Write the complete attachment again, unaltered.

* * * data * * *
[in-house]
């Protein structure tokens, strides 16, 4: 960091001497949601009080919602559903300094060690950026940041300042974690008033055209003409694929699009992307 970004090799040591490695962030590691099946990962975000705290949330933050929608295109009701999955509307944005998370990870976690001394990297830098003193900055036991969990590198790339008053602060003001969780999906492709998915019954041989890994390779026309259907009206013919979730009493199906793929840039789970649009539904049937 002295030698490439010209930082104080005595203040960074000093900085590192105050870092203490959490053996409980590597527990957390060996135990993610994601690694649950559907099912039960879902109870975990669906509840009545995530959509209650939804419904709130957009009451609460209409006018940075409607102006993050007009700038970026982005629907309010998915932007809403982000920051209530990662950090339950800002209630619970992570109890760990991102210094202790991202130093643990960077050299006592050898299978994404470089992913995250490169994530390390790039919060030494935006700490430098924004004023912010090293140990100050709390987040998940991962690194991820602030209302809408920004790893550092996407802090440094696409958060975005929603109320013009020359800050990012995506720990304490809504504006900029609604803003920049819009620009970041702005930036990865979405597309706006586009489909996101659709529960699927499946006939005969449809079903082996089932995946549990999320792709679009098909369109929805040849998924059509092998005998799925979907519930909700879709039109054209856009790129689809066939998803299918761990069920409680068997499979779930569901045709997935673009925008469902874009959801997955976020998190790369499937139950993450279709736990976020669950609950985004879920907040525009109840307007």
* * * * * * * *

[in-house]
């Protein structure tokens, strides 16, 4: 960091001497949601009080919602559903300094060690950026940041300042974690008033055209003409694929699009992307 970004090799040591490695962030590691099946990962975000705290949330933050929608295109009701999955509307944005998370990870976690001394990297830098003193900055036991969990590198790339008053602060003001969780999906492709998915019954041989890994390779026309259907009206013919979730009493199906793929840039789970649009539904049937 002295030698490439010209930082104080005595203040960074000093900085590192105050870092203490959490053996409980590597527990957390060996135990993610994601690694649950559907099912039960879902109870975990669906509840009545995530959509209650939804419904709130957009009451609460209409006018940075409607102006993050007009700038970026982005629907309010998915932007809403982000920051209530990662950090339950800002209630619970992570109890760990991102210094202790991202130093643990960077050299006592050898299978994404470089992913995250490169994530390390790039919060030494935006700490430098924004004023912010090293140990100050709390987040998940991962690194991820602030209302809408920004790893550092996407802090440094696409958060975005929603109320013009020359800050990012995506720990304490809504504006900029609604803003920049819009620009970041702005930036990865979405597309706006586009489909996101659709529960699927499946006939005969449809079903082996089932995946549990999320792709679009098909369109929805040849998924059509092998005998799925979907519930909700879709039109054209856009790129689809066939998803299918761990069920409680068997499979779930569901045709997935673009925008469902874009959801997955976020998190790369499937139950993450279709736990976020669950609950985004879920907040525009109840307007």